I want to be what intimidates me.
There was definite trepidation upon learning writer/director Riley Stearns‘ follow-up to Faults would be a comedy. That’s not to say his debut wasn’t funny, however. It was. But where its humor arrived from the matter-of-fact nature of the characterizations he utilized to turn his tale of cult deprogramming upside down, it remained a darkly suspenseful nightmare flirting with the supernatural in ways that forced our laughter to cease by lending those disquieting moments conviction beyond their inherent absurdity. I therefore worried billing The Art of Self-Defense as a comedy from the start meant Stearns had rejected this duality of tone to take a much broader course regardless of the “dark” clarifier with its genre. Thankfully the film alleviated those worries straight away by showing the opposite was true.
Rather than change his writing style to place comedy at the forefront of drama, he doubles down on what was so uniquely eccentric about Faults. Where that film dialed its earnestness to eleven to create an over-pressured atmosphere wherein its characters could explode without sufficient release, Stearns throws the scale out the window this time to manufacture an entirely different world from our own. I don’t mean this in how we interact with one another or how we’ve silently allowed toxic masculinity to implicitly reinforce an archaic status quo, but in how we mask those truths with inflection, attitude, and persuasion. Stearns strips his language and his actors’ performances of emotional subterfuge so the objective virulency of patriarchal indoctrination can be laid bare in all its hypocritical glory.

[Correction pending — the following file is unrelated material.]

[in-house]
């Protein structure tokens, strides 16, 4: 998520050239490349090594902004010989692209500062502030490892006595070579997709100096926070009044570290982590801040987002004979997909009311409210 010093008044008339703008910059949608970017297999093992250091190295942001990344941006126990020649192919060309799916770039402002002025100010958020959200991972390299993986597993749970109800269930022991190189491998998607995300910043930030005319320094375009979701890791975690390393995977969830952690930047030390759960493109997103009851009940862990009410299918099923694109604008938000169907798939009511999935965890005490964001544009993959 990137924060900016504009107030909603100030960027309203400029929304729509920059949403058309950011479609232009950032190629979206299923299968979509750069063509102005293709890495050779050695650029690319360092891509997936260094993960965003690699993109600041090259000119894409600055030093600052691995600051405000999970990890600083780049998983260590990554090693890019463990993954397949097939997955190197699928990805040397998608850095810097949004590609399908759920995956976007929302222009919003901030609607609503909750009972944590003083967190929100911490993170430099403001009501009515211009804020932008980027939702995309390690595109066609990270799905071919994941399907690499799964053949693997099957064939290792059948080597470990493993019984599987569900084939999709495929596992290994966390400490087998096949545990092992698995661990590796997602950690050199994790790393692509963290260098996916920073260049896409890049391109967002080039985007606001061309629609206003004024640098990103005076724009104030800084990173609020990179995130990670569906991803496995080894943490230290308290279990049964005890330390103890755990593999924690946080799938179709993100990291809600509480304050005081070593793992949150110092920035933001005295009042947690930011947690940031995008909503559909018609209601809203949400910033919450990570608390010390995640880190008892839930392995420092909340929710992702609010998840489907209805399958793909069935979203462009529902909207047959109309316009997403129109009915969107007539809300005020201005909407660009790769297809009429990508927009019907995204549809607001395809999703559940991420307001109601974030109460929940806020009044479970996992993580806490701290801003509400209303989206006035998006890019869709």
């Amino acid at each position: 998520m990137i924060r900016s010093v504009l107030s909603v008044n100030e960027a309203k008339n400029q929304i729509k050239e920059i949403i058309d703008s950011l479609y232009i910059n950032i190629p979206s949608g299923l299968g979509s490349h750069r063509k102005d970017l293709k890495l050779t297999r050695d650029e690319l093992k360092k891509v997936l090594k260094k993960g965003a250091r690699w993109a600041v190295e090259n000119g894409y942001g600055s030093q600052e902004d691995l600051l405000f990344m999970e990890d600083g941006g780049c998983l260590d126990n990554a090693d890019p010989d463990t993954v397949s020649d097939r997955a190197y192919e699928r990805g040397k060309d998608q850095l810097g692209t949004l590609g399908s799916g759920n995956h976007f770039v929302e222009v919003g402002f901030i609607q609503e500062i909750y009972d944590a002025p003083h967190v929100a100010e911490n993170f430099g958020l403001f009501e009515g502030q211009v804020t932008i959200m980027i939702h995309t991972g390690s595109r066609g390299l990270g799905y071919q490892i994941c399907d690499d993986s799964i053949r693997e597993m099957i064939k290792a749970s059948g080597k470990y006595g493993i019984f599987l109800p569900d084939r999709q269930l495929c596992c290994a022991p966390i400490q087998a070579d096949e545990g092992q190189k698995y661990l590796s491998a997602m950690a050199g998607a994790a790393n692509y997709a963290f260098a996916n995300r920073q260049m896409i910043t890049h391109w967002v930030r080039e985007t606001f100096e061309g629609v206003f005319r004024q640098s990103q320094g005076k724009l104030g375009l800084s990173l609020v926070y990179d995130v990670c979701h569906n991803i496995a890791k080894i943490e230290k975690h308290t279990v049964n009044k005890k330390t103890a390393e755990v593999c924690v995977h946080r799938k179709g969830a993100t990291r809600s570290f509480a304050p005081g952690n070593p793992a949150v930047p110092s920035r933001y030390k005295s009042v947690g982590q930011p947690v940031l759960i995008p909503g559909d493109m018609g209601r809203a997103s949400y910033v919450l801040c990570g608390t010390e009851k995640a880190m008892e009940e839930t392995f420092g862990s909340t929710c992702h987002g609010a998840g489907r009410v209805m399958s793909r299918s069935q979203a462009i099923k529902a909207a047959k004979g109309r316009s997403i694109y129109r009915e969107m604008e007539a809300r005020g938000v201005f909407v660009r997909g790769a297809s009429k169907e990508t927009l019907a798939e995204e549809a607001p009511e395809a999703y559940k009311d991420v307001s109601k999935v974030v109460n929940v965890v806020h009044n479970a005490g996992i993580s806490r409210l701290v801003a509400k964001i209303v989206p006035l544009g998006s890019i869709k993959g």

The result’s aesthetic makes The Art of Self-Defense a perfect tonal companion to star Jesse Eisenberg‘s The Double. The comedy is arid as it intentionally subverts reality to shine a light upon it. So while it’s funny watching Eisenberg’s Casey Davies matter-of-factly explain how a trio of coworkers bashing on their boss is wrong (he was just at his house to meet his lovely wife and wonderful children last weekend), it’s even funnier when Stearns zooms out further to reveal these meatheads are by standard definition exactly that. They read a magazine entitled “♂” with articles about wolves being a man’s ideal pet (gym rats do absolutely love German Shepherds) and dispassionate collages of the top five “breasts” removed from the women to which they belong.
It’s the perfect avenue (workplace cliques) to expose the intentional dichotomy presented wherein those men (masculine) are diametrically opposed to Casey (sensitive). He has a feminine name, owns a daschund, defends his boss, and listens to adult contemporary. So of course he’d be the latest victim of a rash of brutal beatings at the hands of a motorcycle gang targeting loners late at night. They ask if he has a gun (he doesn’t) and proceed to put him in the hospital. Suddenly his lack of confidence when confronted by other men is exacerbated to full-on crippling fear and the time it takes to pass a background check to buy a gun is too long. Luckily the karate grunts of a nearby dojo present an alternative mode of protection.